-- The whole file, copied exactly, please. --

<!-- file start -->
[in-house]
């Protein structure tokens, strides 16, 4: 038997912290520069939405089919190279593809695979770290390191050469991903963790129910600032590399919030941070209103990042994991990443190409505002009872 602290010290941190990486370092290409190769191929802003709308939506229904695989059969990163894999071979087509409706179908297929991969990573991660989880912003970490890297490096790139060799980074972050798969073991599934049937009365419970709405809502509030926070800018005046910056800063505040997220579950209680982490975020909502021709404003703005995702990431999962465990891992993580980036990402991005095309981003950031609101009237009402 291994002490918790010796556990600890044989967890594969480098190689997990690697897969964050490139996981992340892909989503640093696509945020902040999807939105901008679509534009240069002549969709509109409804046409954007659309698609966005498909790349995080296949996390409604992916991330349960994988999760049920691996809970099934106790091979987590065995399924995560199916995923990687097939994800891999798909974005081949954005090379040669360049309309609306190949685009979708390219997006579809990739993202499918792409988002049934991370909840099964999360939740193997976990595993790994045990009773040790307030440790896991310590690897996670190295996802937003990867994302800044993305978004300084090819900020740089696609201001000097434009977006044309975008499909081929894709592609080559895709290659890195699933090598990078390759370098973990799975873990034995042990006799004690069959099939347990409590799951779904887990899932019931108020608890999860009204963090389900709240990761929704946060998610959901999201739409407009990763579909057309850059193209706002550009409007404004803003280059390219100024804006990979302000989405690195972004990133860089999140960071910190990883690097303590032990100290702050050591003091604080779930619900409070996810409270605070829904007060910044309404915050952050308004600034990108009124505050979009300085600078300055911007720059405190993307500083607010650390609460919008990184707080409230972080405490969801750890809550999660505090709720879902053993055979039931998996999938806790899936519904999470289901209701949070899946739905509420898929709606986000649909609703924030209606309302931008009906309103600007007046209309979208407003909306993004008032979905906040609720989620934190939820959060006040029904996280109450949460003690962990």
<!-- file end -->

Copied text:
[in-house]
């Protein structure tokens, strides 16, 4: 038997912290520069939405089919190279593809695979770290390191050469991903963790129910600032590399919030941070209103990042994991990443190409505002009872 602290010290941190990486370092290409190769191929802003709308939506229904695989059969990163894999071979087509409706179908297929991969990573991660989880912003970490890297490096790139060799980074972050798969073991599934049937009365419970709405809502509030926070800018005046910056800063505040997220579950209680982490975020909502021709404003703005995702990431999962465990891992993580980036990402991005095309981003950031609101009237009402 291994002490918790010796556990600890044989967890594969480098190689997990690697897969964050490139996981992340892909989503640093696509945020902040999807939105901008679509534009240069002549969709509109409804046409954007659309698609966005498909790349995080296949996390409604992916991330349960994988999760049920691996809970099934106790091979987590065995399924995560199916995923990687097939994800891999798909974005081949954005090379040669360049309309609306190949685009979708390219997006579809990739993202499918792409988002049934991370909840099964999360939740193997976990595993790994045990009773040790307030440790896991310590690897996670190295996802937003990867994302800044993305978004300084090819900020740089696609201001000097434009977006044309975008499909081929894709592609080559895709290659890195699933090598990078390759370098973990799975873990034995042990006799004690069959099939347990409590799951779904887990899932019931108020608890999860009204963090389900709240990761929704946060998610959901999201739409407009990763579909057309850059193209706002550009409007404004803003280059390219100024804006990979302000989405690195972004990133860089999140960071910190990883690097303590032990100290702050050591003091604080779930619900409070996810409270605070829904007060910044309404915050952050308004600034990108009124505050979009300085600078300055911007720059405190993307500083607010650390609460919008990184707080409230972080405490969801750890809550999660505090709720879902053993055979039931998996999938806790899936519904999470289901209701949070899946739905509420898929709606986000649909609703924030209606309302931008009906309103600007007046209309979208407003909306993004008032979905906040609720989620934190939820959060006040029904996280109450949460003690962990």